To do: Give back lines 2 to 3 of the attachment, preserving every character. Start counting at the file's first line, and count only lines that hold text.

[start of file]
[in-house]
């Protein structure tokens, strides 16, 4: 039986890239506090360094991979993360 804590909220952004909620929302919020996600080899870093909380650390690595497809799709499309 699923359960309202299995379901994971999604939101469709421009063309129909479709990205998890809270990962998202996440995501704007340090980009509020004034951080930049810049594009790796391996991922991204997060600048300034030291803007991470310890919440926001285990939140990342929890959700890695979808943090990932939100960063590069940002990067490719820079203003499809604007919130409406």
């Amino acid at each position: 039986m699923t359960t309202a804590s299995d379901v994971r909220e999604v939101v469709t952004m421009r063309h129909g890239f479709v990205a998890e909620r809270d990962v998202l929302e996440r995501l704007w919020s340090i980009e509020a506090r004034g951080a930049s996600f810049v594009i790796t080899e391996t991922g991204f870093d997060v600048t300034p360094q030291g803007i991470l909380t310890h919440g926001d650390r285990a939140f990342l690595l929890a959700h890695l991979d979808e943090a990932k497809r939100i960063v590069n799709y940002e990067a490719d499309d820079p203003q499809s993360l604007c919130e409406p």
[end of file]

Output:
């Protein structure tokens, strides 16, 4: 039986890239506090360094991979993360 804590909220952004909620929302919020996600080899870093909380650390690595497809799709499309 699923359960309202299995379901994971999604939101469709421009063309129909479709990205998890809270990962998202996440995501704007340090980009509020004034951080930049810049594009790796391996991922991204997060600048300034030291803007991470310890919440926001285990939140990342929890959700890695979808943090990932939100960063590069940002990067490719820079203003499809604007919130409406």
């Amino acid at each position: 039986m699923t359960t309202a804590s299995d379901v994971r909220e999604v939101v469709t952004m421009r063309h129909g890239f479709v990205a998890e909620r809270d990962v998202l929302e996440r995501l704007w919020s340090i980009e509020a506090r004034g951080a930049s996600f810049v594009i790796t080899e391996t991922g991204f870093d997060v600048t300034p360094q030291g803007i991470l909380t310890h919440g926001d650390r285990a939140f990342l690595l929890a959700h890695l991979d979808e943090a990932k497809r939100i960063v590069n799709y940002e990067a490719d499309d820079p203003q499809s993360l604007c919130e409406p």